The origin of the name “Montana” comes from the Spanish word for “mountainous.”
Montana is the fourth largest state in the U.S. with the 44th largest population.
Montana offers almost 28 million acres of public lands, almost 30 percent of the state’s total acreage.
Montana is home to seven State Forests and 53 State Parks.
Montana is the only state in the U.S. with a Triple Divide, which allows waters to flow to Hudson Bay, the Atlantic Ocean, and the Pacific Ocean.
Montana has more different species of mammals than any other state in the U.S. There are approximately 100 species of mammals, including elk, bighorn sheep, caribou, and bobcats.
The Yellowstone River is the longest free-flowing (undammed) river in the contiguous United States. The longest river in the U.S. by miles, the Missouri River, begins in Montana at the “Three Forks” - the intersection of the Gallatin, Madison and Jefferson Rivers.
Flathead Lake is the largest fresh water lake west of the Mississippi River.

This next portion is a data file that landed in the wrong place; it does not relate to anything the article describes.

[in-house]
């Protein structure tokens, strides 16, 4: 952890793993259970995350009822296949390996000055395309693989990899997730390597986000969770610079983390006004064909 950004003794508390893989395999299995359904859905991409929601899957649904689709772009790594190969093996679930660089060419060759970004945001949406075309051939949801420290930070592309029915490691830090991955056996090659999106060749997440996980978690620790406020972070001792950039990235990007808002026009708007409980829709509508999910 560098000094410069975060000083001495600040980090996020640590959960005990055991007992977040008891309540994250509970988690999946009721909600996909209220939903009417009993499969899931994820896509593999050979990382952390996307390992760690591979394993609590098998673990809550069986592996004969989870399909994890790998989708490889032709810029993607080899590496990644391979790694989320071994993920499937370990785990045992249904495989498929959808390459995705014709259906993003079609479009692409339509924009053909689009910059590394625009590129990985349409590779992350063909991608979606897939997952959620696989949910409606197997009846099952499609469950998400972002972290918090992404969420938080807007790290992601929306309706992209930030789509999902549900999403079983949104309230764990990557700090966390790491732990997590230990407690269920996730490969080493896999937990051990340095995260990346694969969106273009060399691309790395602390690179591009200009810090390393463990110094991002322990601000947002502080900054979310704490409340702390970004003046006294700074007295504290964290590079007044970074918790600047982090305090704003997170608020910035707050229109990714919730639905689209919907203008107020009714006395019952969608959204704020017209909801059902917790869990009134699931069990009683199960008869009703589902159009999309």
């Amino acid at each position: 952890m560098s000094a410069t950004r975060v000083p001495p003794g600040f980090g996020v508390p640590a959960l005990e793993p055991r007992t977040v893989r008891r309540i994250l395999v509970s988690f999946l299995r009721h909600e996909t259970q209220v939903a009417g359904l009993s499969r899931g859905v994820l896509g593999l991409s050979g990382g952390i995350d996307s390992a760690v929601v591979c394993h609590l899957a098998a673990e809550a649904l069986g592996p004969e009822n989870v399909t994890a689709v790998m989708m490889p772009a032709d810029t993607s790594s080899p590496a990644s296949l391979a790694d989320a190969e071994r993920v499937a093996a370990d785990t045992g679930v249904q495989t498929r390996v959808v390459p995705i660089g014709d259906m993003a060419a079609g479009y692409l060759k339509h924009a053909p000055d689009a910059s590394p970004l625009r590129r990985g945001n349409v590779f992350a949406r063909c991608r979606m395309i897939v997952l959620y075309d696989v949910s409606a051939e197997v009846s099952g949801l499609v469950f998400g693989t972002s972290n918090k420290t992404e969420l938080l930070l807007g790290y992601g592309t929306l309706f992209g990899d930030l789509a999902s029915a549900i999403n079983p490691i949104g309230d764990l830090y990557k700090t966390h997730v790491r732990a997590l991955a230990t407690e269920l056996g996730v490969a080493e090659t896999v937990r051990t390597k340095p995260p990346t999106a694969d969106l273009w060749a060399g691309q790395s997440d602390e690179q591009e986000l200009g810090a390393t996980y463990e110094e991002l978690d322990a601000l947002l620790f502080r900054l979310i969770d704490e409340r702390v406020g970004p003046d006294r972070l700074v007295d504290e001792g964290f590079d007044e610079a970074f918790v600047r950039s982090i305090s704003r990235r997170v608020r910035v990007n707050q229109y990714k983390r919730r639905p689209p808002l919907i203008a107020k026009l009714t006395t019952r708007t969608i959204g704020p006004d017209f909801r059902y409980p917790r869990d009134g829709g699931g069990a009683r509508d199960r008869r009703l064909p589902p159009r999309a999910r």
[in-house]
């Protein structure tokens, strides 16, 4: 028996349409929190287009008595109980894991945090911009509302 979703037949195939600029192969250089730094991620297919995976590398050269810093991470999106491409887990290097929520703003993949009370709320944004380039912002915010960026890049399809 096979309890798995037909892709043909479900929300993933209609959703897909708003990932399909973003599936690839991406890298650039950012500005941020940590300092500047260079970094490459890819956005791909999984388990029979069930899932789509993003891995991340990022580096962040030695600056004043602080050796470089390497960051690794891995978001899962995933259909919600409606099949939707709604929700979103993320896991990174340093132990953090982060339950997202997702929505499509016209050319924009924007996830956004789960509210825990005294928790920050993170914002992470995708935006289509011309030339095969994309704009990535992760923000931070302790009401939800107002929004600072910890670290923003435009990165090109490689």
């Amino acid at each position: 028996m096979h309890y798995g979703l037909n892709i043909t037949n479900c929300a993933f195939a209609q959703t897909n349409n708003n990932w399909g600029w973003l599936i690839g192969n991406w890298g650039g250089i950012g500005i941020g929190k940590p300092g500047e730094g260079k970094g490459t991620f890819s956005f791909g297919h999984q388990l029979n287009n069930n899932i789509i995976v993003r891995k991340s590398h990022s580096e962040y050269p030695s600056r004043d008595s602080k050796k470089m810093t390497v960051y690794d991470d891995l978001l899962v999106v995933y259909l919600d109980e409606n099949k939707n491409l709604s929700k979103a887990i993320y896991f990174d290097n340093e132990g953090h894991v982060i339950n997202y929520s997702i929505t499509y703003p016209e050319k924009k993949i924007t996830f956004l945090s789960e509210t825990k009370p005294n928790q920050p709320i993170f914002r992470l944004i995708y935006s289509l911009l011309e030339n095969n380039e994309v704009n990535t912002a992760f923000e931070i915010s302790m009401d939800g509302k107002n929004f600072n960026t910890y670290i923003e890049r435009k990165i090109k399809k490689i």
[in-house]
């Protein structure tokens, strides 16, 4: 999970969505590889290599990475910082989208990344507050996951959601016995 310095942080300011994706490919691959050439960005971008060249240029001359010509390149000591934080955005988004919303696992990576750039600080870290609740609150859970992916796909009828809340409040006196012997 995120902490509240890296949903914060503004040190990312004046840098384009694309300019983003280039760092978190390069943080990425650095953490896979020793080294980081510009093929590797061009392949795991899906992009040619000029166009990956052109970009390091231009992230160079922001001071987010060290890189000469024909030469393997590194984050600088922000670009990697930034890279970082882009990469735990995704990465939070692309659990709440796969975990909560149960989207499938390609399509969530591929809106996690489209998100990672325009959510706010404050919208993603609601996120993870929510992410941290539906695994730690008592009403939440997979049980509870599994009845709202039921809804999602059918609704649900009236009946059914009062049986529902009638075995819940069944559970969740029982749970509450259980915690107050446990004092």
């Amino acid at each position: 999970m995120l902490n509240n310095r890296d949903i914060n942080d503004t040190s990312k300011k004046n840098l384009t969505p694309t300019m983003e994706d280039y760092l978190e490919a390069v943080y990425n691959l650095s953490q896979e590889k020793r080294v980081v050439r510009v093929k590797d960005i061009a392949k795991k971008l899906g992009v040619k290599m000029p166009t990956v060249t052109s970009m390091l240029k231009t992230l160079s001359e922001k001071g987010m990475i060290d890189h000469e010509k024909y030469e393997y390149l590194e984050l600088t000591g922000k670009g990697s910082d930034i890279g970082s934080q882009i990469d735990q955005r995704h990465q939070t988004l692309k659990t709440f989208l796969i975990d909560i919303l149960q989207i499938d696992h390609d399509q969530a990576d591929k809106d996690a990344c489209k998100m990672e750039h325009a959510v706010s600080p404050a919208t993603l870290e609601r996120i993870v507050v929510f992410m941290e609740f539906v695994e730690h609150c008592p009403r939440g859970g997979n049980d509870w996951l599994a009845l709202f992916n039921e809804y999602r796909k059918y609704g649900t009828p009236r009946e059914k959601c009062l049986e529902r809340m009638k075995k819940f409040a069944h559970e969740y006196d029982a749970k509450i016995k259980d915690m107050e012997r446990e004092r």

Glacier National Park has 250 lakes in its boundaries.
The North Entrance of Yellowstone National Park, located at Gardiner, is the original entrance to the world’s first National Park when it opened.
The famous ghost town Bannack was founded in 1862 during the largest western gold rush since the California Gold Rush in 1848. It was first capital of Montana Territory until the capital was moved to Virginia City.
The famous fly-fishing movie “A River Runs Through It” focuses on the Blackfoot River in Montana, but most of the fishing footage was shot on Montana’s Gallatin River.
The largest observed snowflake fell during a storm in 1887 in Montana. It was measured at 15 inches wide.
Yogo Sapphires, found only in Montana, are considered to be among the finest sapphires in the world. Their “cornflower blue” color gives them one of the most true-blue colors naturally (without treating).
“Tufts-Love Rex,” a giant Tyrannosaurus skeleton, was found in 2016 in Hell Creek, Montana. It is one of only 15 virtually intact T. Rex skeletons and one of the largest ever found.
Jeannette Rankin from Missoula was the first woman elected to the U.S. Congress in 1916.